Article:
If we flipped a coin and offered the following payouts:

Everytime it was heads you would earn $2.
Everytime it was tails you would lose $1.
A rational person would be expected to always agree to that deal.

But, if I offered the same deal, and instead of $2 and $1, it was $200,000 and $100,000, you might think twice. Why?

Because the question isn’t whether benefit outweighs risk. It’s how much you’re willing to risk.

That’s the case when the chances of success are 50/50. In fact, most of life’s opportunities are binary—but that doesn’t make them 50/50 gambles.

If you can learn to assess opportunities and their expected value in terms of their real probabilities of success, it becomes possible to only enter into decisions with positive expected value while avoiding those that offer negative expected value.

Shrewd investors engage in this line of thinking. Take an investor who allocates for a biotech company’s untested new drug. Even if they’ve calculated the probability of the drug’s success to be 50/50, success in this case could lead to a payout far greater than 2x their investment.

This means there is a big mathematical advantage to taking the risk, because you are potentially rewarded more than you stand to lose, for a 50/50 outcome.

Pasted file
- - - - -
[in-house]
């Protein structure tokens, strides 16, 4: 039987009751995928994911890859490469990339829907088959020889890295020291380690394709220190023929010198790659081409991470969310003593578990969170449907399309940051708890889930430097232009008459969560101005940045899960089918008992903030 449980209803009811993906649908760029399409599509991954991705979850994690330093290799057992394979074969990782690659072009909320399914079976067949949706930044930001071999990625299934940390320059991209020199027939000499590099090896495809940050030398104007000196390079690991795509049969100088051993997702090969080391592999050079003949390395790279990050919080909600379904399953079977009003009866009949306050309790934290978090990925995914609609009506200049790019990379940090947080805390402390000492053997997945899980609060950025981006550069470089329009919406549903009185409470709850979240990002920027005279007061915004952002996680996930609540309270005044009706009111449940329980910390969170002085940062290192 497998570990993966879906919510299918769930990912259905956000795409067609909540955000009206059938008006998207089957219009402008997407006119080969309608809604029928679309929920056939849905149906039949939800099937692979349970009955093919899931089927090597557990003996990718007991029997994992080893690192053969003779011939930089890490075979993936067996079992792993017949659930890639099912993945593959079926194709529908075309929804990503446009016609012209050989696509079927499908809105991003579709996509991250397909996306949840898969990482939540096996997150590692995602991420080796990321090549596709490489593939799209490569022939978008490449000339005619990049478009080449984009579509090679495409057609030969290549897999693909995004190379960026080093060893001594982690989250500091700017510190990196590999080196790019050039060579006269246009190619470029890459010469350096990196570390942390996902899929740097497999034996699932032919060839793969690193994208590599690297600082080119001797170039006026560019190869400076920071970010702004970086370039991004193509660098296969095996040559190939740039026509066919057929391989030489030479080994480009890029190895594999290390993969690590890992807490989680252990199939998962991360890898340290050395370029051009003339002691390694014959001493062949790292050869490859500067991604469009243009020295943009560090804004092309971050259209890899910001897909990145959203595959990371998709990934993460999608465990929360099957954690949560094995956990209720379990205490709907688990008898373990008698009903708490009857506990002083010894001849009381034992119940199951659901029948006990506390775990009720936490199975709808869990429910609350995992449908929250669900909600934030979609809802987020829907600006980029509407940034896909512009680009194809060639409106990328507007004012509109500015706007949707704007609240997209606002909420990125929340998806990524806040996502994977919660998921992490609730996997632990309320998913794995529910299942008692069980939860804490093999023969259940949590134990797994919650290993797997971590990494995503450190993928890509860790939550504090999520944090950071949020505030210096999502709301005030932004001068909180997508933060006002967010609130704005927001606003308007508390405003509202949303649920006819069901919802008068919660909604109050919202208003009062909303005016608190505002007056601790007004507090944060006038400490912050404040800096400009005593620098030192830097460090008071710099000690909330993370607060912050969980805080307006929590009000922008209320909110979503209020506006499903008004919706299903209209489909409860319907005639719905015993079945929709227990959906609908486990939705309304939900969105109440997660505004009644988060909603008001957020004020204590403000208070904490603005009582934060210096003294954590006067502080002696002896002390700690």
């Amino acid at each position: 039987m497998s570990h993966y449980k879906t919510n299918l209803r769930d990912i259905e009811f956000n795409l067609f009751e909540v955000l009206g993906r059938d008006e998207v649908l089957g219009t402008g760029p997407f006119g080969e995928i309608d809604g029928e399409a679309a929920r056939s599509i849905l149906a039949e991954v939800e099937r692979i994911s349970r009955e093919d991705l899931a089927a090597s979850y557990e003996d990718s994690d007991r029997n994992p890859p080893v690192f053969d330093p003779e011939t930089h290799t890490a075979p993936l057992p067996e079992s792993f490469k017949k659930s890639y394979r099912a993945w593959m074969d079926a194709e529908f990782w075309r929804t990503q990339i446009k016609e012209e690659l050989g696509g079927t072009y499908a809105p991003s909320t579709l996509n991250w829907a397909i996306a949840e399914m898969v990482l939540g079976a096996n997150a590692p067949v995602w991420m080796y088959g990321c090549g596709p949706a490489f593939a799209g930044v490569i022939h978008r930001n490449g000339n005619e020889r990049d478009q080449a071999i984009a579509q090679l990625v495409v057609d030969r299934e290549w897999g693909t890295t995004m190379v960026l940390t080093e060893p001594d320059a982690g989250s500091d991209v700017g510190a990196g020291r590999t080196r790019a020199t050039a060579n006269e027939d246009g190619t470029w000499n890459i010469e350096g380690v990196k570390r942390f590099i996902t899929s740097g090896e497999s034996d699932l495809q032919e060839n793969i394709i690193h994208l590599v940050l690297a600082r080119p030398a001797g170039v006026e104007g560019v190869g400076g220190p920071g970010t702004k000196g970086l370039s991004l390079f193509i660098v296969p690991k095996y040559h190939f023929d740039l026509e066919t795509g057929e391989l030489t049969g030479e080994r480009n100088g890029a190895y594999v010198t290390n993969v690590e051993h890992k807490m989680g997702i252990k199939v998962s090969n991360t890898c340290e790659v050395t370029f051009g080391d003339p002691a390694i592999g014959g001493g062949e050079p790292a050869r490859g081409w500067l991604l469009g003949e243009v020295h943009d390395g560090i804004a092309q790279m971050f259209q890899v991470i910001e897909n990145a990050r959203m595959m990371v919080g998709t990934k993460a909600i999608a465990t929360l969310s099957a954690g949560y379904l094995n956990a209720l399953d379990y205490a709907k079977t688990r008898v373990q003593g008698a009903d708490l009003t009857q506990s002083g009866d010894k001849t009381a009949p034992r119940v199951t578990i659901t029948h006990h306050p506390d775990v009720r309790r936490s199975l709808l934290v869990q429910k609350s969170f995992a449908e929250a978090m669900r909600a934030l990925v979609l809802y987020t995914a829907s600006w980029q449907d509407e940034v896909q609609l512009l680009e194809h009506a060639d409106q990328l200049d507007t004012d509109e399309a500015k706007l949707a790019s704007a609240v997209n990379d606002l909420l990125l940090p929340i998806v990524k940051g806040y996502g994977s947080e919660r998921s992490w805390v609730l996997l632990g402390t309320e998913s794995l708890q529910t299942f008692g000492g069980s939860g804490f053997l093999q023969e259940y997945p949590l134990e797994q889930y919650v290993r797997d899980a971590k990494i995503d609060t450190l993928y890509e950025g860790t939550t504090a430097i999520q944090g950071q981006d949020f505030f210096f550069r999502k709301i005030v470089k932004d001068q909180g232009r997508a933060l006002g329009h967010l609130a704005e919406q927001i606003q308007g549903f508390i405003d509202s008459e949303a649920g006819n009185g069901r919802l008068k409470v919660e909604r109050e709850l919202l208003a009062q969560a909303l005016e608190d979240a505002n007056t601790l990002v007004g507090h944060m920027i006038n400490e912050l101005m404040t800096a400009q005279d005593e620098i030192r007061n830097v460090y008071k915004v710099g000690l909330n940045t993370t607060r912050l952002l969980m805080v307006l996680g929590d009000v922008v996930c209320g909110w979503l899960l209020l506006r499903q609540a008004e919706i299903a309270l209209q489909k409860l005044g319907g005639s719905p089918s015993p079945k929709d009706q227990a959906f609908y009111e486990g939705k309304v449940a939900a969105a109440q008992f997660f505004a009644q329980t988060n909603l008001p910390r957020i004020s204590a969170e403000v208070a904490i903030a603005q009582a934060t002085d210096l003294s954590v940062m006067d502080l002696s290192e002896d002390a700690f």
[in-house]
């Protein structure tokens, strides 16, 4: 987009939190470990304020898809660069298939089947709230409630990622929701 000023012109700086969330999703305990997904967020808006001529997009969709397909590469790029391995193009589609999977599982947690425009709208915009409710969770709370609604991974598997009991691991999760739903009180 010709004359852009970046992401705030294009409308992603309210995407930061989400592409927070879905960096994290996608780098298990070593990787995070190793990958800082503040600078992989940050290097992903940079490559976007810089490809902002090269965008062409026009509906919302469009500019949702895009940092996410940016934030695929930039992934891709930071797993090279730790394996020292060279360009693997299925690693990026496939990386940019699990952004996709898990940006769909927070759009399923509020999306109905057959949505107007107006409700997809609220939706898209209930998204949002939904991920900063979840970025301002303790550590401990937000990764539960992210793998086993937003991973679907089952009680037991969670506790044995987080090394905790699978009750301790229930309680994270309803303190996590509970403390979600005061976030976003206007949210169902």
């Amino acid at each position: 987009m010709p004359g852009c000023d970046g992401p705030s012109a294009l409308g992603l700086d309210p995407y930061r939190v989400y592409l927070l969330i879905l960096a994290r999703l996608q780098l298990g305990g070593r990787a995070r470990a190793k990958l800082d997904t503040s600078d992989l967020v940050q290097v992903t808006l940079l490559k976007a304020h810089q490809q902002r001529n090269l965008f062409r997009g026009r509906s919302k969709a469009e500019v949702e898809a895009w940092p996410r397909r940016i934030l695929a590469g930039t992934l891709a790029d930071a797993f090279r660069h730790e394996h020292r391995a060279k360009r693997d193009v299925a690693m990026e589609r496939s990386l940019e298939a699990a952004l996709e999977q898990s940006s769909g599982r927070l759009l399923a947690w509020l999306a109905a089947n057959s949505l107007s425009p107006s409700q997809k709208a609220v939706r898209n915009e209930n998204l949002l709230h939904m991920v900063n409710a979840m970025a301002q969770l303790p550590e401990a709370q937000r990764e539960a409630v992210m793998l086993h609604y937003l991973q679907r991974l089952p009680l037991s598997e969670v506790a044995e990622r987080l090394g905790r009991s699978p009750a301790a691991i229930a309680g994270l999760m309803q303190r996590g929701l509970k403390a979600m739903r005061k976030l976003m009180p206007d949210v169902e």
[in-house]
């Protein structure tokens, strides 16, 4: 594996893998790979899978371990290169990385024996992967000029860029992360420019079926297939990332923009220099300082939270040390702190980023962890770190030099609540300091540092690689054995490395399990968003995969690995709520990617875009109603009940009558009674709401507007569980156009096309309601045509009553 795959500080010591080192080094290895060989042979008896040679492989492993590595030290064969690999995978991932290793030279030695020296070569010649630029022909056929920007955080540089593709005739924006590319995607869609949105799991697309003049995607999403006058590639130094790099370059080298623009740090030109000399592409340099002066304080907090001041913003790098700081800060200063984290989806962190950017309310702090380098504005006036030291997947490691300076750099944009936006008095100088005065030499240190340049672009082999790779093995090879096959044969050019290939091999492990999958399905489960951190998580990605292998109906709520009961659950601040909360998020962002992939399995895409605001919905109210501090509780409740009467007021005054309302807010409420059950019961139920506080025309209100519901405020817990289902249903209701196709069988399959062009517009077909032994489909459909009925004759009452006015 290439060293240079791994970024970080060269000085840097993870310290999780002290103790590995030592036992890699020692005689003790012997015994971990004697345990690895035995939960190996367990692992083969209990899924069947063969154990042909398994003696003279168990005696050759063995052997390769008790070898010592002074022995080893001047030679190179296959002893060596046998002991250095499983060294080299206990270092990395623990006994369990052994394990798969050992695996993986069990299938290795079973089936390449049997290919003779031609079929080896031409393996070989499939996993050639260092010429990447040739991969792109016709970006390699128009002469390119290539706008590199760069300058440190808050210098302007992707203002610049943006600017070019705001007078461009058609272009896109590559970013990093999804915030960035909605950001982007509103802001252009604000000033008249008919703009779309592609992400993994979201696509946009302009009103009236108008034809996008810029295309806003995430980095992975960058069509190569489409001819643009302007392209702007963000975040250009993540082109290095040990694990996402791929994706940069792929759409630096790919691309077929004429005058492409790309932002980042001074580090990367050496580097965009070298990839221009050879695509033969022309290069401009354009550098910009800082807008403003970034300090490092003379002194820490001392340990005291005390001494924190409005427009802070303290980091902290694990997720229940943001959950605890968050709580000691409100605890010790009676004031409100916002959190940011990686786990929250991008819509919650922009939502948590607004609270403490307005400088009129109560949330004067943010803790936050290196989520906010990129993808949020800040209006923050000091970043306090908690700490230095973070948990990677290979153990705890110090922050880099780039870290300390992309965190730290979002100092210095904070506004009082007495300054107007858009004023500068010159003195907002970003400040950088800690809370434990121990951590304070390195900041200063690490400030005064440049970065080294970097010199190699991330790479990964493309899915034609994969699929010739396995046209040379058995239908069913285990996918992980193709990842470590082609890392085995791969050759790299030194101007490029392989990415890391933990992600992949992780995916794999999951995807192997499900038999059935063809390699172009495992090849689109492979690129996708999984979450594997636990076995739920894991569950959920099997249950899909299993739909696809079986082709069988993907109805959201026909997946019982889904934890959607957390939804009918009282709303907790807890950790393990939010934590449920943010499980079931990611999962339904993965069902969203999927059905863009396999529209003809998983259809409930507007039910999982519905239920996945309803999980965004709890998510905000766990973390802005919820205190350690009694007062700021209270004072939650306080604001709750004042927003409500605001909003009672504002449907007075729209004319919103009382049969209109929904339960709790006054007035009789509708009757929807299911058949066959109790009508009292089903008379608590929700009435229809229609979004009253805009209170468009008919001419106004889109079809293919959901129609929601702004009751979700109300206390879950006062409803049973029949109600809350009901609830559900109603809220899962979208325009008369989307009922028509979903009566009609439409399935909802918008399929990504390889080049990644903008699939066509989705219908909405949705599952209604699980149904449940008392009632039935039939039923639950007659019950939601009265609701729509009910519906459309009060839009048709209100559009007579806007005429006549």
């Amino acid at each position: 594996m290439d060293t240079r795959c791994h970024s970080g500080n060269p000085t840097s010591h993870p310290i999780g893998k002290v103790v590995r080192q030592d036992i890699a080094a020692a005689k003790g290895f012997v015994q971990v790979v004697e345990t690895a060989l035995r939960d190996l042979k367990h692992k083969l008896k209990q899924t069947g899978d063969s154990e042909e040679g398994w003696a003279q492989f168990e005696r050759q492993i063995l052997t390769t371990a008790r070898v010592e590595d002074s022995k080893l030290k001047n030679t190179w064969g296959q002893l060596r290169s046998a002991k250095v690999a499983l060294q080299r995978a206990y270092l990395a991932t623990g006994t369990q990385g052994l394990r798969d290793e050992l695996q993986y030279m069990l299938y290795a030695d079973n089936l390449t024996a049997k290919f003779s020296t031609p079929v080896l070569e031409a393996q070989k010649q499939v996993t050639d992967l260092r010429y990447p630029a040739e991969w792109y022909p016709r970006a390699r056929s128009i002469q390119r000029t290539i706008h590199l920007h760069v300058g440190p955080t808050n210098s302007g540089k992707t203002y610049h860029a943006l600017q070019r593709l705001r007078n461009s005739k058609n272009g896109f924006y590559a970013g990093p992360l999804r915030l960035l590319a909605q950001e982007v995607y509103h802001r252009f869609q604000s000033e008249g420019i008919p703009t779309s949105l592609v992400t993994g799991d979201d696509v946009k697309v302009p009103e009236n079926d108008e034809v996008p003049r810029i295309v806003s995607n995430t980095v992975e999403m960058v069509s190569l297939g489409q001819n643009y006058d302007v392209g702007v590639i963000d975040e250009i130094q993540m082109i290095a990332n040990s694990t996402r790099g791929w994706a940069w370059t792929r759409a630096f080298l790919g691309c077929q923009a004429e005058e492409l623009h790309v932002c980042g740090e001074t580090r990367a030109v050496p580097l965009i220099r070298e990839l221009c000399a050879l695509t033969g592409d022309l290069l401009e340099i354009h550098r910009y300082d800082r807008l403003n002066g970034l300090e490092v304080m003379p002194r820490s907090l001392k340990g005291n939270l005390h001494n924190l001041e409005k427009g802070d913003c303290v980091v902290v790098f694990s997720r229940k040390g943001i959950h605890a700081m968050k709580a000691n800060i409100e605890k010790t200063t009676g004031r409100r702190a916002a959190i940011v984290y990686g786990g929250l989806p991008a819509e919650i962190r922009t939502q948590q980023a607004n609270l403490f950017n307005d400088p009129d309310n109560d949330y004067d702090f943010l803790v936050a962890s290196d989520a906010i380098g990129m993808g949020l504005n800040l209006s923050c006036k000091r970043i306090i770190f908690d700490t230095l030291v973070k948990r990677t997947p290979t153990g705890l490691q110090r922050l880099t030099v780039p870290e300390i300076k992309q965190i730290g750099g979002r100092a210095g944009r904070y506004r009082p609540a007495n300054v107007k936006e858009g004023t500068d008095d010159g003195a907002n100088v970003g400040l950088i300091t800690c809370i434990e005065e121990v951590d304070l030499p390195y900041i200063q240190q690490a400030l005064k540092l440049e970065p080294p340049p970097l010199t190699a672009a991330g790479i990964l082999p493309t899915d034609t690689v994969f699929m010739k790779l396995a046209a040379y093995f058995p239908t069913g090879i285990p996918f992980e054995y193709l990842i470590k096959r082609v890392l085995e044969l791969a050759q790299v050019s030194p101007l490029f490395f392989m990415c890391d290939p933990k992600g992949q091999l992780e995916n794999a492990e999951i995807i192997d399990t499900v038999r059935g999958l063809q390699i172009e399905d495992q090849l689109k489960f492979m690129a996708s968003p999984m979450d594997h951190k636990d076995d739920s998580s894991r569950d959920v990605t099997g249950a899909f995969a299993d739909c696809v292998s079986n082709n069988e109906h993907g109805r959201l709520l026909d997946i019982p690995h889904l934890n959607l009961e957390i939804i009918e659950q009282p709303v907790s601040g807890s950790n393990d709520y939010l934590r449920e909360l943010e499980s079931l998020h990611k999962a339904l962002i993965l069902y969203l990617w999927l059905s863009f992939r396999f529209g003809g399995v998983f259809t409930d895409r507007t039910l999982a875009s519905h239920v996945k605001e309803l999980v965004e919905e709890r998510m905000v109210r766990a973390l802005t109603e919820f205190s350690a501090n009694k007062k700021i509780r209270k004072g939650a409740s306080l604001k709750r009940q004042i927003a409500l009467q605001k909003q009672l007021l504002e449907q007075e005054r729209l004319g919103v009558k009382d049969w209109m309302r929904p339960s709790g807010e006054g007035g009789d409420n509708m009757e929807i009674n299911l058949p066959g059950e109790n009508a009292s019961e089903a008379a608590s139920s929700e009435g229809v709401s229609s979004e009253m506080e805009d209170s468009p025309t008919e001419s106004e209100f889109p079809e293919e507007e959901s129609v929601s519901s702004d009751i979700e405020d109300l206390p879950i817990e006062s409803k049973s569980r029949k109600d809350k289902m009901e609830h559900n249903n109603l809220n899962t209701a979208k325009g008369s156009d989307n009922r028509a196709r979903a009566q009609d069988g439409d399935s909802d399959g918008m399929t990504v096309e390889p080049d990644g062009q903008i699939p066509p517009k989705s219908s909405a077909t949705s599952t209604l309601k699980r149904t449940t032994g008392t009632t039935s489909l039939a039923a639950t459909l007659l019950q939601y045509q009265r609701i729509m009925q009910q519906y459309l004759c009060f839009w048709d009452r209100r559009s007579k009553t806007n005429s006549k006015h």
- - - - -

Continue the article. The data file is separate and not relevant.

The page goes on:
These gradients of probability and reward are the ways shrewd investors maximize expected value for a given amount of risk.

Here is a simple example of the math at work.

Suppose you invested $100 in a basket of 10 Internet company stocks in 1995. Now suppose that over the next 15 years, 9 of them went to $0, but one of them went to $2000. You would have seen a substantial return, because even though you lost 100% in 9 of your holdings, you gained 2000% in one of them.

Let’s be overly simplistic and suggest cryptocurrency as a technology has a 50% chance of succeeding and 50% chance of failing. If it fails, an investor has lost their investment.

If instead, it succeeds, an investor holding a diversified basket of cryptocurrencies would increase the likelihood of owning one of the long-term Apples or Amazons of this blockchain technology space.

In addition, note that the cryptocurrency industry is not correlated with the movement of the stock market, and therefore actually reduces overall portfolio volatility.

The point: Math is a common-sense tool not reserved for the elite. Binary events with unequal probabilities or payouts should be taken advantage of by rich and poor alike. The question isn’t ‘if’; it is instead ‘how much.’

People who understand these mathematical principles of expected value took advantage of a diversified portfolio of Internet stocks and saw great success. The same logic will apply with blockchain technology and its cryptocurrency applications.

Most importantly, this logic can ensure that each and every decision we make will result in an incrementally happier and richer life.

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